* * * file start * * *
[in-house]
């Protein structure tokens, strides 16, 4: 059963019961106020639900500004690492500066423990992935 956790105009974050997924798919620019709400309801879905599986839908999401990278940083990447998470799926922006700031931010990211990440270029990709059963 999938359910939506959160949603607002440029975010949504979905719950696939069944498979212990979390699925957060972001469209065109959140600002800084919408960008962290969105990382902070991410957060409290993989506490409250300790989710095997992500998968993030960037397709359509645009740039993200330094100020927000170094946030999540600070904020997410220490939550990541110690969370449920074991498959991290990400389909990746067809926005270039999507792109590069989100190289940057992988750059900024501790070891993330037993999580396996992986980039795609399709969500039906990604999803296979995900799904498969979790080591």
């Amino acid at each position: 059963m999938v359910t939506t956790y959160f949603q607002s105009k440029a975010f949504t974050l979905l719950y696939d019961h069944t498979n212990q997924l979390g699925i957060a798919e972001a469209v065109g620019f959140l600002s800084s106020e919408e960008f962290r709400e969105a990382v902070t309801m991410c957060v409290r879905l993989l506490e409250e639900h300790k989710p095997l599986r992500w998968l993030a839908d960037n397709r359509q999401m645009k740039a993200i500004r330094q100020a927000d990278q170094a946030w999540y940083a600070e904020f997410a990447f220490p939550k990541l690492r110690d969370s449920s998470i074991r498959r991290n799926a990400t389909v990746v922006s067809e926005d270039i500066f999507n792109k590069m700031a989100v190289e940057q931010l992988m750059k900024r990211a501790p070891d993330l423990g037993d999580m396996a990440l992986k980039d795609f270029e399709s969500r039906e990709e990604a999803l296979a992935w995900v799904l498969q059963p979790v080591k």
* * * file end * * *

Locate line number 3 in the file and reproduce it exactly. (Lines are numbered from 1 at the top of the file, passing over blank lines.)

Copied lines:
């Amino acid at each position: 059963m999938v359910t939506t956790y959160f949603q607002s105009k440029a975010f949504t974050l979905l719950y696939d019961h069944t498979n212990q997924l979390g699925i957060a798919e972001a469209v065109g620019f959140l600002s800084s106020e919408e960008f962290r709400e969105a990382v902070t309801m991410c957060v409290r879905l993989l506490e409250e639900h300790k989710p095997l599986r992500w998968l993030a839908d960037n397709r359509q999401m645009k740039a993200i500004r330094q100020a927000d990278q170094a946030w999540y940083a600070e904020f997410a990447f220490p939550k990541l690492r110690d969370s449920s998470i074991r498959r991290n799926a990400t389909v990746v922006s067809e926005d270039i500066f999507n792109k590069m700031a989100v190289e940057q931010l992988m750059k900024r990211a501790p070891d993330l423990g037993d999580m396996a990440l992986k980039d795609f270029e399709s969500r039906e990709e990604a999803l296979a992935w995900v799904l498969q059963p979790v080591k």